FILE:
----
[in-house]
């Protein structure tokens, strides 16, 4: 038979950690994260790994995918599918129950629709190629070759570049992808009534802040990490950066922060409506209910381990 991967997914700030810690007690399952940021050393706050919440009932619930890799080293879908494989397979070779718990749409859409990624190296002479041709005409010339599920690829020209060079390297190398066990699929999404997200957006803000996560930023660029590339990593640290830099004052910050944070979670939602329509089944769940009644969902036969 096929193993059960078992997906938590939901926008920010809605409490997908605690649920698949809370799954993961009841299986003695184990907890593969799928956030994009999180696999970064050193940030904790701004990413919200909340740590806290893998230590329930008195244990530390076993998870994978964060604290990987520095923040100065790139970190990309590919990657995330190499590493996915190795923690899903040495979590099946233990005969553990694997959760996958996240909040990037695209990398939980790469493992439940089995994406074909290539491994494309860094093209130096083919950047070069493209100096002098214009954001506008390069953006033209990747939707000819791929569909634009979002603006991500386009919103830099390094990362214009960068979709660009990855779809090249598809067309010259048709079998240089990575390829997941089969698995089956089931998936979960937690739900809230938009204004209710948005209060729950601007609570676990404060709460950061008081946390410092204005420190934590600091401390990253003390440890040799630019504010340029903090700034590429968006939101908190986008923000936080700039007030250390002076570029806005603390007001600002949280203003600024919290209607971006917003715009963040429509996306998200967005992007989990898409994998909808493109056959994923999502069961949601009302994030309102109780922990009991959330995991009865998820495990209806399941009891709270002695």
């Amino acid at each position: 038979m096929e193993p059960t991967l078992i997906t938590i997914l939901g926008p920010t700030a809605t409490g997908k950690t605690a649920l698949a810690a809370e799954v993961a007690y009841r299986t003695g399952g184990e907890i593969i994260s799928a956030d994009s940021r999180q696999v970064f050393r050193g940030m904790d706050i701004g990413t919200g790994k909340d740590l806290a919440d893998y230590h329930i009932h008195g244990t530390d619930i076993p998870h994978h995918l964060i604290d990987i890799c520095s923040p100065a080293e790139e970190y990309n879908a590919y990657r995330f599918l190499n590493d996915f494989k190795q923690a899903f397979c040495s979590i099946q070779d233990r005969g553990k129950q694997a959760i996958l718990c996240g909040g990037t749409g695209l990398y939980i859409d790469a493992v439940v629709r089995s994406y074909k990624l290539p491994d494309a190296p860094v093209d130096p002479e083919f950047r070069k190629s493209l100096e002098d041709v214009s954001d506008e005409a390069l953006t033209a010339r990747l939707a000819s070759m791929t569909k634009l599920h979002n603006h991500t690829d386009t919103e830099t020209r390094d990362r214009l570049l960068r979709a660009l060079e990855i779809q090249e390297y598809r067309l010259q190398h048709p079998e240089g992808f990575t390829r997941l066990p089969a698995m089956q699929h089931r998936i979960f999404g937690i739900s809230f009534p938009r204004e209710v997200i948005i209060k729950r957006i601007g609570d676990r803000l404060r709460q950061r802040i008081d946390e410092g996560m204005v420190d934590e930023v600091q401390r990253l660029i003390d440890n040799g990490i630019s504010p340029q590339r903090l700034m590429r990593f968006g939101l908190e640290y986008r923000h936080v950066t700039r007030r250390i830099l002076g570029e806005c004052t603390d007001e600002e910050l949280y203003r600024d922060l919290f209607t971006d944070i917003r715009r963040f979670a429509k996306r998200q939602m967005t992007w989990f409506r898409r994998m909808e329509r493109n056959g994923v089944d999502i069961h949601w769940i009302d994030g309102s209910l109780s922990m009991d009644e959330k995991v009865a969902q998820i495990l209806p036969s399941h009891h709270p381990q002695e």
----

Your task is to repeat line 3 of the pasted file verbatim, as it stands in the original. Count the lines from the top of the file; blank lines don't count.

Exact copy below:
């Amino acid at each position: 038979m096929e193993p059960t991967l078992i997906t938590i997914l939901g926008p920010t700030a809605t409490g997908k950690t605690a649920l698949a810690a809370e799954v993961a007690y009841r299986t003695g399952g184990e907890i593969i994260s799928a956030d994009s940021r999180q696999v970064f050393r050193g940030m904790d706050i701004g990413t919200g790994k909340d740590l806290a919440d893998y230590h329930i009932h008195g244990t530390d619930i076993p998870h994978h995918l964060i604290d990987i890799c520095s923040p100065a080293e790139e970190y990309n879908a590919y990657r995330f599918l190499n590493d996915f494989k190795q923690a899903f397979c040495s979590i099946q070779d233990r005969g553990k129950q694997a959760i996958l718990c996240g909040g990037t749409g695209l990398y939980i859409d790469a493992v439940v629709r089995s994406y074909k990624l290539p491994d494309a190296p860094v093209d130096p002479e083919f950047r070069k190629s493209l100096e002098d041709v214009s954001d506008e005409a390069l953006t033209a010339r990747l939707a000819s070759m791929t569909k634009l599920h979002n603006h991500t690829d386009t919103e830099t020209r390094d990362r214009l570049l960068r979709a660009l060079e990855i779809q090249e390297y598809r067309l010259q190398h048709p079998e240089g992808f990575t390829r997941l066990p089969a698995m089956q699929h089931r998936i979960f999404g937690i739900s809230f009534p938009r204004e209710v997200i948005i209060k729950r957006i601007g609570d676990r803000l404060r709460q950061r802040i008081d946390e410092g996560m204005v420190d934590e930023v600091q401390r990253l660029i003390d440890n040799g990490i630019s504010p340029q590339r903090l700034m590429r990593f968006g939101l908190e640290y986008r923000h936080v950066t700039r007030r250390i830099l002076g570029e806005c004052t603390d007001e600002e910050l949280y203003r600024d922060l919290f209607t971006d944070i917003r715009r963040f979670a429509k996306r998200q939602m967005t992007w989990f409506r898409r994998m909808e329509r493109n056959g994923v089944d999502i069961h949601w769940i009302d994030g309102s209910l109780s922990m009991d009644e959330k995991v009865a969902q998820i495990l209806p036969s399941h009891h709270p381990q002695e």